on the world: a view on human rights
Homelessness and adequate housing are global crises of the twenty first century. The obvious manifestation of this is rough sleeping. According to the latest UK government statistics*, 3569 rough sleepers were counted in England in the autumn of 2015 alone, an increase of 30% on the same quarter in the previous year. This is more than double the number of rough sleepers estimated in the same period in 2010.
In London, over half of rough sleepers are foreign nationals, mainly from other European states, particularly Central and Eastern European states. In 2010, European Economic Area nationals (EEA: European Union + Liechtenstein, Norway and Iceland) made up 28% of rough sleepers.
All EEA nationals have the right to enter the UK (and other EEA states) and may reside for an initial period of 90 days, after which they may remain if they are exercising their EU Treaty rights as a self-employed person, employee, jobseeker, student or are self-sufficient and do not become a financial burden on the state. Exclusions only apply in the interest of public health, public policy, national security or in the case of a sham marriage (fraud). The refusal must be reasoned and there is a right of appeal.
Since 2010, the British government has looked at various administrative schemes to remove EEA rough sleepers. In an initial pilot by the Home Office’s Borders Agency (UKBA, now UKVI), within one month, “more than 200 people had been considered under the pilot, roughly 100 had been served with removal notices and 13 people deported.” The basis of removals then, as now, is that as rough sleepers are not exercising the EU treaty rights above. Such schemes cost millions of pounds.
Although people could be removed, there was nothing to prevent them returning and enforcement was not simple. In 2015, the government piloted Operation Adoze in Westminster, London, which has the largest number of rough sleepers in the country. It was then piloted in a further 5 boroughs and the success of the scheme, which excludes return for one year, and expedites the detention and removal of individuals, saw it rolled out nationally in the 2016 budget which plans to prevent homelessness by deporting EEA rough sleepers. Under Operation Adoze and up until September 2016 under the current national policy, 127 EEA rough sleepers were removed from the UK.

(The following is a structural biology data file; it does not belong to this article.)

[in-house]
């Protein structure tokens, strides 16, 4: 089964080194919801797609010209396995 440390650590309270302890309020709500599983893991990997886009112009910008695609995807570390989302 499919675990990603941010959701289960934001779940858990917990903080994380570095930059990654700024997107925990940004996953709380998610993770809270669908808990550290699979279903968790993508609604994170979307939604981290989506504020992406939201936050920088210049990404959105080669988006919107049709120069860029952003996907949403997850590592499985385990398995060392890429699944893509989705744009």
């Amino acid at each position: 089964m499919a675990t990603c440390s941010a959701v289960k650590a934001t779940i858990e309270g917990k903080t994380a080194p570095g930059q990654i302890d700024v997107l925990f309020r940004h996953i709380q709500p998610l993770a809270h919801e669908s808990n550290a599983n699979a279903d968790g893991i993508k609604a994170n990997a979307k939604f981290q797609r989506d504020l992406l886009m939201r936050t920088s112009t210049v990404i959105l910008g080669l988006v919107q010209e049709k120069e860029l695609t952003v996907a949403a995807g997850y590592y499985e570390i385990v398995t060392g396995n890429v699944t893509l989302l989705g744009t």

Under the new Home Office policy since May 2016**, rough sleeping is “an abuse of rights under the EEA regulations”; however the circumstances must be considered and there is a 14-day right of appeal which suspends removal if exercised. After that period, an appeal can still be made but reasons for the late appeal must be given. For the purpose of the policy, rough sleeping is “sleeping, about to bed down (sitting on/in or standing next to their bedding) or actually bedded down on the street, or in other open spaces or locations not designed for habitation, such as doorways, stairwells, parks or derelict buildings.
This does not include people in hostels or shelters, people in campsites or other sites used for recreational purposes or organised protest, squatters or travelers.”
Local authorities and homeless charities such as St Mungo’s No Second Night Out and Thames Reach help immigration officers, the police and Immigration Compliance and Enforcement (ICE) teams – rough sleepers report being approached by officials who look like but are not police – to enforce the policy. A rough sleeper may be given a “Minded to Remove” (ICD 4621) letter and asked to attend an interview with immigration officers.